Britain said yesterday that it would end European Union freedom of movement rules immediately after it leaves the bloc on October 31, but Prime Minister Boris Johnson said the country would not be hostile to immigration.
Under Johnson’s predecessor, Theresa May, the government had said only that if Britain left the EU without a transition deal it would aim to end free movement “as soon as possible”.
Johnson, who took office last month, has promised to take Britain out of the EU with or without a deal on October 31.
“Freedom of movement as it currently stands will end on 31 October when the UK leaves the EU, and after Brexit the government will introduce a new, fairer immigration system that prioritises skills and what people can contribute to the UK, rather than where they come from,” a spokesman for Britain’s interior ministry, the Home Office, said in a statement.
“EU citizens and their families still have until at least December 2020 to apply to the EU Settlement Scheme and 1mn people have already been granted status.”
Around 3.5mn EU citizens already live in Britain, and it is unclear what will happen to those who do not register for the scheme by the end of October.
Johnson’s spokeswoman said further details on the changes to freedom of movement are being worked on and would be set out shortly, but would include tougher criminality checks.
“What we are going to do is leave the EU, and that means that legally all those powers revert to the UK ... that does not mean that we are going to stop anybody coming into this country, it doesn’t mean that we are going to become remotely hostile to immigration or to immigrants,” Johnson told BBC Radio Cornwall.
“What it does mean is that immigration into the UK will be democratically-controlled and we will be producing an Australian-style points-based system to do it.”
Critics representing EU citizens claim he is trying to evade parliamentary scrutiny of his changed stance towards new arrivals after Brexit – and fear those already in Britain could get mistakenly caught out.
“Ending freedom of movement abruptly on Oct 31st will lead to mass discrimination against potentially over 2mn EU citizens,” the3million lobby group said on Twitter, calling the move “reckless”.
The Home Office said there would be no change to planned rules for EU citizens and their families already living in Britain by the end of October, who would still have until at least the end of December 2020 to apply to Britain’s EU Settlement Scheme.
No one eligible for settled status would be barred from re-entering Britain when free movement ends, the Home Office said.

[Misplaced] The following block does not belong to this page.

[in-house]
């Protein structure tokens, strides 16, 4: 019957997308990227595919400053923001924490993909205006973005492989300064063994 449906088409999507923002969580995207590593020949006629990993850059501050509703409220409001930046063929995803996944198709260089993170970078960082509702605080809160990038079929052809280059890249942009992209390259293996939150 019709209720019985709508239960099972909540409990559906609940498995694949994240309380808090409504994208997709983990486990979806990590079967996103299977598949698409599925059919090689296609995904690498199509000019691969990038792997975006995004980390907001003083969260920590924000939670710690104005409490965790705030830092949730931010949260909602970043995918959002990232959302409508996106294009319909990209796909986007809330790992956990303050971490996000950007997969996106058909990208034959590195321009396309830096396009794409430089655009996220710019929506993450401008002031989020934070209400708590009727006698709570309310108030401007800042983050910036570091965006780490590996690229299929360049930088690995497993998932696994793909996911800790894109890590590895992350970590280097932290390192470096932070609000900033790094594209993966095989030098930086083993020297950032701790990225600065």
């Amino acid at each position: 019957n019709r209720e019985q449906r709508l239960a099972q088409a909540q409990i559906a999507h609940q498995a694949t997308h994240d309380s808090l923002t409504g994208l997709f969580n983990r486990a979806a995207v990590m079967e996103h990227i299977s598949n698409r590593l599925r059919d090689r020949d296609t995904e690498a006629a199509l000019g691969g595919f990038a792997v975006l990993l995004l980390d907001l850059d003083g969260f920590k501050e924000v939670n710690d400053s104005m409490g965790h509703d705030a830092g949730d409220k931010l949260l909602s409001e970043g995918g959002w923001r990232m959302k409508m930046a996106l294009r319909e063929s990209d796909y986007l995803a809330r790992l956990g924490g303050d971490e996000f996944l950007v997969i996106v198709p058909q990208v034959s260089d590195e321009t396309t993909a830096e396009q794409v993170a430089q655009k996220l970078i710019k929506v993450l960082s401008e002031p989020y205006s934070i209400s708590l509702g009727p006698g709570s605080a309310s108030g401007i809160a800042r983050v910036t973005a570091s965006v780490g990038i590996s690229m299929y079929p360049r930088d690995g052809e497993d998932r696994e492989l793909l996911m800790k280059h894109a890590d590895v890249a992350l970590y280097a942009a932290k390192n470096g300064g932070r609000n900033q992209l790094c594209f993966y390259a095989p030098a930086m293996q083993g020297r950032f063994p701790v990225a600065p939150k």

Meanwhile, Johnson and his Irish counterpart Leo Varadkar spoke by phone for almost an hour yesterday, and agreed to meet in Dublin in early September, the Irish and British governments said.
Should Britain leave the European Union on October 31 without a deal, this risks the return of a hard border between the British province of Northern Ireland and EU member Ireland.
Since taking office last month, Johnson has said he wants to agree a deal with the EU but only if it drops the so-called Irish backstop, an insurance policy in the deal negotiated by his predecessor, Theresa May, aimed at avoiding a hard border between Ireland and the British province of Northern Ireland.
According to identical statements issued by the two governments following the call yesterday, both men stuck to their existing positions.
Johnson said the current Brexit deal would not be approved by parliament and the backstop needed to be removed and replaced with an alternative solution, while Varadkar reiterated the EU’s position that the deal cannot be reopened and emphasised that there must be a legal guarantee to prevent a hard border.
“They agreed that their teams would maintain close contact over the coming weeks, while recognising that negotiations take place between the UK and the EU27 Task Force. They also agreed to meet in Dublin in early September,” the statements said.
Johnson also made clear that the Common Travel Area, which allows British and Irish citizens to move freely between the two countries and enjoy additional rights, would not be impacted by Britain ending EU freedom of movement rules after Brexit, the governments added.
LEAVE A COMMENT Your email address will not be published. Required fields are marked*
Munich air crash hero and goalkeeping great Gregg dies
Macron picks minister to lead Paris mayor battle
‘Flight of the angel’ opens Venice Carnival
Artist unveils Putin ‘superhero’ paintings in Istanbul
Man dies as storm hits
Boyfriend left ‘heartbroken’ as TV host Flack found dead
France warns of bloody Brexit talks battle
Germans hit the streets against political deals with far-right
Bosnian police tussle with migrants protesting camp conditions